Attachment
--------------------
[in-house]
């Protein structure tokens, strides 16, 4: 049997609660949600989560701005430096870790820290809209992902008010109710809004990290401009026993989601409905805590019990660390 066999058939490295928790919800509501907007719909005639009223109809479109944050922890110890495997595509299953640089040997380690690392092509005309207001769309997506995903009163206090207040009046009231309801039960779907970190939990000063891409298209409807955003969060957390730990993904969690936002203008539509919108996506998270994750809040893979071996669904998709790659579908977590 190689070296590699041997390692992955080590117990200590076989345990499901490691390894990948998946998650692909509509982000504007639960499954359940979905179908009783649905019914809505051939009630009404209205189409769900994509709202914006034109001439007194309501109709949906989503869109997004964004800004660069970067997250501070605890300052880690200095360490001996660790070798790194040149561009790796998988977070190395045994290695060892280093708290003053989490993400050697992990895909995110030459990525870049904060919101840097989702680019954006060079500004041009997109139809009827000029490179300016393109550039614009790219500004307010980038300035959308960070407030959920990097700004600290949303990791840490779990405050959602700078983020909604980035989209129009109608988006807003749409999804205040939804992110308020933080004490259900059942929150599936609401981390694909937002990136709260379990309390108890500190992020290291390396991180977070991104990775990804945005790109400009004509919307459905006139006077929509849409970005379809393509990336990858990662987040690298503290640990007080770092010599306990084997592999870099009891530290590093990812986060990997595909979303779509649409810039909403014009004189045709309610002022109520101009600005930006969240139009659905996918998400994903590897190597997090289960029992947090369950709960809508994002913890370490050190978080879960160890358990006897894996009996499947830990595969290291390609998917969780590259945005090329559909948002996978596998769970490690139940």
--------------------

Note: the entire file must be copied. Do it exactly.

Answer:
[in-house]
């Protein structure tokens, strides 16, 4: 049997609660949600989560701005430096870790820290809209992902008010109710809004990290401009026993989601409905805590019990660390 066999058939490295928790919800509501907007719909005639009223109809479109944050922890110890495997595509299953640089040997380690690392092509005309207001769309997506995903009163206090207040009046009231309801039960779907970190939990000063891409298209409807955003969060957390730990993904969690936002203008539509919108996506998270994750809040893979071996669904998709790659579908977590 190689070296590699041997390692992955080590117990200590076989345990499901490691390894990948998946998650692909509509982000504007639960499954359940979905179908009783649905019914809505051939009630009404209205189409769900994509709202914006034109001439007194309501109709949906989503869109997004964004800004660069970067997250501070605890300052880690200095360490001996660790070798790194040149561009790796998988977070190395045994290695060892280093708290003053989490993400050697992990895909995110030459990525870049904060919101840097989702680019954006060079500004041009997109139809009827000029490179300016393109550039614009790219500004307010980038300035959308960070407030959920990097700004600290949303990791840490779990405050959602700078983020909604980035989209129009109608988006807003749409999804205040939804992110308020933080004490259900059942929150599936609401981390694909937002990136709260379990309390108890500190992020290291390396991180977070991104990775990804945005790109400009004509919307459905006139006077929509849409970005379809393509990336990858990662987040690298503290640990007080770092010599306990084997592999870099009891530290590093990812986060990997595909979303779509649409810039909403014009004189045709309610002022109520101009600005930006969240139009659905996918998400994903590897190597997090289960029992947090369950709960809508994002913890370490050190978080879960160890358990006897894996009996499947830990595969290291390609998917969780590259945005090329559909948002996978596998769970490690139940």